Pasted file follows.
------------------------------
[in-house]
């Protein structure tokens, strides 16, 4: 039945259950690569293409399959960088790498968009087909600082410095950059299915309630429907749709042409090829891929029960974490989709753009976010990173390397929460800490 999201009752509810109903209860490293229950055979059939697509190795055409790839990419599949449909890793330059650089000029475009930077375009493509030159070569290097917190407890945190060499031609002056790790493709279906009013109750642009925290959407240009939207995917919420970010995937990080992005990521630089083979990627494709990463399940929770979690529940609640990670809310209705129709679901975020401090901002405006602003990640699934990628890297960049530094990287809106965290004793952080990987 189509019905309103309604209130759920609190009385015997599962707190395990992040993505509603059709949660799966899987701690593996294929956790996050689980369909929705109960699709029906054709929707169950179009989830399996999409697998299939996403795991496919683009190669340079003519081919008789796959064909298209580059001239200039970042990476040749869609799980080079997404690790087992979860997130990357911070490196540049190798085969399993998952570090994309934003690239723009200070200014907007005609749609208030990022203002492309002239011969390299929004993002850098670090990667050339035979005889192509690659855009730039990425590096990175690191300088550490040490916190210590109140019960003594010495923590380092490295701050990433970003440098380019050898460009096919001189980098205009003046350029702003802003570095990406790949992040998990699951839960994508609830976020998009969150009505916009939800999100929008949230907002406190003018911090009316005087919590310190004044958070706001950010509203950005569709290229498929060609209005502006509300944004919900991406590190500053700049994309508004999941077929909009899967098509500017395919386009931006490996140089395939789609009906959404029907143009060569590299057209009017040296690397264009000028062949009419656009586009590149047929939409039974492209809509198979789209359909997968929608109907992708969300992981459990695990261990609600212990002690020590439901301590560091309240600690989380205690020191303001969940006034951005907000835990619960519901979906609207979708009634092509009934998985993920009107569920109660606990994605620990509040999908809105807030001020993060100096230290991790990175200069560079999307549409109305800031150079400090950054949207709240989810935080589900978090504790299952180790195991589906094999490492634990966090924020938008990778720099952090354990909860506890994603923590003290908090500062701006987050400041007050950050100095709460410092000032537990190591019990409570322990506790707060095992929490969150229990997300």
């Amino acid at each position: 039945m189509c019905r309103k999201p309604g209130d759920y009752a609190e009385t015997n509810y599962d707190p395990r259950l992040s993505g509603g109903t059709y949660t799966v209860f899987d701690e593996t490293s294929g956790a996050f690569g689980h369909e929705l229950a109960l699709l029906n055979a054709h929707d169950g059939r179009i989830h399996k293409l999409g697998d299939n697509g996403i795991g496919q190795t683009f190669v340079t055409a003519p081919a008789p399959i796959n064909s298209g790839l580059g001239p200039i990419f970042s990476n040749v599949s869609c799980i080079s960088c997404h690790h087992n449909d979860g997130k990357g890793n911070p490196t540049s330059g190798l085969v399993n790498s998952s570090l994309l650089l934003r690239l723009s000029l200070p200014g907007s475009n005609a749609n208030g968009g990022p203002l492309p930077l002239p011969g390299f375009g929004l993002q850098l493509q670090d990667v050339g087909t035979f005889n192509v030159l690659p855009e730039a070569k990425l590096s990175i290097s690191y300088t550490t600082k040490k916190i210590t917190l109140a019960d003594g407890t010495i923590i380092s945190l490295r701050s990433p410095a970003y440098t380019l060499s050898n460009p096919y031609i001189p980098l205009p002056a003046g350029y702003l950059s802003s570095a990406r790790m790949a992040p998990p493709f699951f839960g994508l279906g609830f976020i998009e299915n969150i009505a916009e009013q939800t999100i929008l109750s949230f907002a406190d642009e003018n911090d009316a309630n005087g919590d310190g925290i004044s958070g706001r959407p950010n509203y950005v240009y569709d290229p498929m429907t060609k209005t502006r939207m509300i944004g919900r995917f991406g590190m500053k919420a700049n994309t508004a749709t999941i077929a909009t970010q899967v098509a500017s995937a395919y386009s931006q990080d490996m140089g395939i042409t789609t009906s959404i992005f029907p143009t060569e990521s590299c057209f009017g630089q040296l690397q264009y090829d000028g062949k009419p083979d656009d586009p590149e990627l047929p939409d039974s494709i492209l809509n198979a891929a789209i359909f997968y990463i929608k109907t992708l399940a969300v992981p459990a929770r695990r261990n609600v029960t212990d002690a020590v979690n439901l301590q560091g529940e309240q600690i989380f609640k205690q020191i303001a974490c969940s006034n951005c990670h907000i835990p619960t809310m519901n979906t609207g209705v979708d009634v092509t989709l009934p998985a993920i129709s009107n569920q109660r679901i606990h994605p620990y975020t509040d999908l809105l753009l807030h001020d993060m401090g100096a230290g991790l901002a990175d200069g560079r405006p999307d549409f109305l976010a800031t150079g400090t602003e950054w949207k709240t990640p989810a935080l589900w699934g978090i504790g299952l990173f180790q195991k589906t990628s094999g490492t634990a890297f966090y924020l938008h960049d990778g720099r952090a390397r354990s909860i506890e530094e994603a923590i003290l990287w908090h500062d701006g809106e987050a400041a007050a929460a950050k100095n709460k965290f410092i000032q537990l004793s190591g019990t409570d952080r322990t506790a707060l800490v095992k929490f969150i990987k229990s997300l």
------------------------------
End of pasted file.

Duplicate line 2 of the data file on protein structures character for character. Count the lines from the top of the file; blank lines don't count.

């Protein structure tokens, strides 16, 4: 039945259950690569293409399959960088790498968009087909600082410095950059299915309630429907749709042409090829891929029960974490989709753009976010990173390397929460800490 999201009752509810109903209860490293229950055979059939697509190795055409790839990419599949449909890793330059650089000029475009930077375009493509030159070569290097917190407890945190060499031609002056790790493709279906009013109750642009925290959407240009939207995917919420970010995937990080992005990521630089083979990627494709990463399940929770979690529940609640990670809310209705129709679901975020401090901002405006602003990640699934990628890297960049530094990287809106965290004793952080990987 189509019905309103309604209130759920609190009385015997599962707190395990992040993505509603059709949660799966899987701690593996294929956790996050689980369909929705109960699709029906054709929707169950179009989830399996999409697998299939996403795991496919683009190669340079003519081919008789796959064909298209580059001239200039970042990476040749869609799980080079997404690790087992979860997130990357911070490196540049190798085969399993998952570090994309934003690239723009200070200014907007005609749609208030990022203002492309002239011969390299929004993002850098670090990667050339035979005889192509690659855009730039990425590096990175690191300088550490040490916190210590109140019960003594010495923590380092490295701050990433970003440098380019050898460009096919001189980098205009003046350029702003802003570095990406790949992040998990699951839960994508609830976020998009969150009505916009939800999100929008949230907002406190003018911090009316005087919590310190004044958070706001950010509203950005569709290229498929060609209005502006509300944004919900991406590190500053700049994309508004999941077929909009899967098509500017395919386009931006490996140089395939789609009906959404029907143009060569590299057209009017040296690397264009000028062949009419656009586009590149047929939409039974492209809509198979789209359909997968929608109907992708969300992981459990695990261990609600212990002690020590439901301590560091309240600690989380205690020191303001969940006034951005907000835990619960519901979906609207979708009634092509009934998985993920009107569920109660606990994605620990509040999908809105807030001020993060100096230290991790990175200069560079999307549409109305800031150079400090950054949207709240989810935080589900978090504790299952180790195991589906094999490492634990966090924020938008990778720099952090354990909860506890994603923590003290908090500062701006987050400041007050950050100095709460410092000032537990190591019990409570322990506790707060095992929490969150229990997300």